The US economy has for years suffered because of its corporate tax rate, which has sat consistently among the world’s highest at 35%. In attempts to escape this punitive rate, US companies such as Apple have relocated their headquarters to countries like Ireland, who have seized the opportunity to attract foreign capital by lowering their own rates. During his presidential campaign, then-candidate Trump made the “repatriation” of these companies a pillar of his campaign, and his newly passed tax reform seems poised to deliver on those promises.
While the bill would have been even more helpful to the economy if accompanied by an equivalent cut in spending, the benefits of the Tax Cut and Jobs Act are sure to be profound. The cuts to individual rates, while temporary and small, are laudable, but the cut of the corporate tax rate to a comparatively low 21% is the real star of this reform. Because taxes are costs, their shrinkage will render US-based firms immediately more productive, spurring investment, boosting wages, and increasing the value of capital, as can be seen in the recent surge in equities. Crucially, firms which have fled abroad will consider re-shoring, especially due to the one-time tax rate of 12% being offered to them for doing so.
Trump’s tax cuts will have a noticeable effect also on the rest of the world and, of course, Europe will be affected too. The US government has sent a clear message to both European individuals and corporations. For firms who are currently charged corporate taxes of 33% in France and 30% in Germany, America has become an attractive alternative.
In Germany, this message has caught on already. The Zentrum für Europäische Wirtschaftsforschung (ZEW), one of the biggest economic research institutes in the country, released a study in December.
“Following the reform, the effective tax burden on firms in the US will be lower than in Germany and close to the EU average. This tax cut […] will also alter the incentives for international investment, with the US becoming an even more attractive investment location for European companies after the reform is implemented.”
The policy proposal is clear:
“the new German government would be well advised to develop a strategy for increasing Germany’s competitiveness when it comes to taxation.”
It didn’t take long for politicians to respond. The conservative CSU, currently involved in negotiations for a new coalition with its sister party CDU and the social democratic SPD, announced two weeks ago that the future German government should cut corporate taxes as well (admittedly with a close to zero chance of actually happening).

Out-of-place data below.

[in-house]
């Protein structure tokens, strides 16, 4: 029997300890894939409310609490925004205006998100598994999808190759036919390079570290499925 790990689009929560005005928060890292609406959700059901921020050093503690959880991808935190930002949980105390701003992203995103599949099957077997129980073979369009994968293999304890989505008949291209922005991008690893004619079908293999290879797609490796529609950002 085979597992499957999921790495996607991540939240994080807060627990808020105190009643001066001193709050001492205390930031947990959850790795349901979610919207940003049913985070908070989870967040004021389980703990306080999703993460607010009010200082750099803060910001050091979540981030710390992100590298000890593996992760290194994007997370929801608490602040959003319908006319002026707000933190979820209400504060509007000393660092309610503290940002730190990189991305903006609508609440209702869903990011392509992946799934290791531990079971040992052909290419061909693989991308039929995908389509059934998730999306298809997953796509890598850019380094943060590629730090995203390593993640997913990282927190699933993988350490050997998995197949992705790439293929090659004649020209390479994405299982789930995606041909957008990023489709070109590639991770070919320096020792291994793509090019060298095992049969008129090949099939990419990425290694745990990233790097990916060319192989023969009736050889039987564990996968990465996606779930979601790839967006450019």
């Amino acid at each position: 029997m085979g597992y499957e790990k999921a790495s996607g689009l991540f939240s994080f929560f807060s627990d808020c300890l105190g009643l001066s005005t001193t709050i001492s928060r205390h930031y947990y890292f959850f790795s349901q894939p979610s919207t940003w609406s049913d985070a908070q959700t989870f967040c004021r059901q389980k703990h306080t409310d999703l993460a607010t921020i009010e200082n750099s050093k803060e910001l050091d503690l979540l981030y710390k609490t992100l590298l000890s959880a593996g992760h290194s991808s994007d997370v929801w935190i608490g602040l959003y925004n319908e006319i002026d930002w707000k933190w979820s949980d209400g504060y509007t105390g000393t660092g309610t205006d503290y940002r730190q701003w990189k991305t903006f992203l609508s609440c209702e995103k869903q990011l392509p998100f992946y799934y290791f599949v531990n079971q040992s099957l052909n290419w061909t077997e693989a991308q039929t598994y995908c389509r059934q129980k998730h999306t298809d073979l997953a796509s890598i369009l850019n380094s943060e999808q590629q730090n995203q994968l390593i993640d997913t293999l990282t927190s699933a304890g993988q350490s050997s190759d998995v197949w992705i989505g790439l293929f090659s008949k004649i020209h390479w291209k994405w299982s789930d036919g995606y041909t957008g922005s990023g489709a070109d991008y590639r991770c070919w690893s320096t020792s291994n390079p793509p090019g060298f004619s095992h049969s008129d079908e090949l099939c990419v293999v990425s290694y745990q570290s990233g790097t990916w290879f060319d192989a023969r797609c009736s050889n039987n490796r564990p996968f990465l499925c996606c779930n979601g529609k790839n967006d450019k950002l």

“Our response to the U.S. tax reform must be a triad of planning certainty, tax cuts and an improvement of depreciation conditions.”
No wonder, considering a United Kingdom leaving the EU has begun a rollback of taxes, and if politically feasible, even Emmanuel Macron in France could follow, as the Focus reports.
Thus, the US tax reforms show the benefits of tax competition. Just like competition in the private sector, competition between governments can improve living conditions for all. If capital is free to cross political borders, as it should be, entrepreneurs will naturally seek environments which best allow them to meet consumer needs and earn a profit. When a nation adopts pro-market policies and entrepreneurs flock there in response, the rest of the world’s governments are incentivised to do the same or face a shrinking tax base. Good government begets good government, and the benefits of Trump’s policy could spread internationally.
The fact that tax competition seems to be on the rise again can only be good news for Europeans. The EU has led a battle against it for years, with high-tax countries like Germany and France attempting to impose their tax rates upon all other member states. This could be interpreted as part of an effort to stop their citizens and companies from moving to low-tax countries like Ireland or non-EU Switzerland.
Moreover, the EU’s proposed tax harmonisation encourages poor fiscal policy. If successful, the efforts to harmonise European corporate tax will likely lead to a rise in rates in many countries, destroying incentives to improve their legislation. Harmonisation promotes a fiscal policy which would dampen productivity and investment, and lower living standards compared to what would exist in freer markets.
As Barbara Kolm and Federico Fernández from the Austrian Economics Center wrote, “national jurisdictions should be left alone to compete with each other and try different systems.”
Through tax competition, Donald Trump could be the catalyst that makes Europe more competitive. The US president seems to have found his legislative groove. Let’s hope European leaders and Brussels will, too.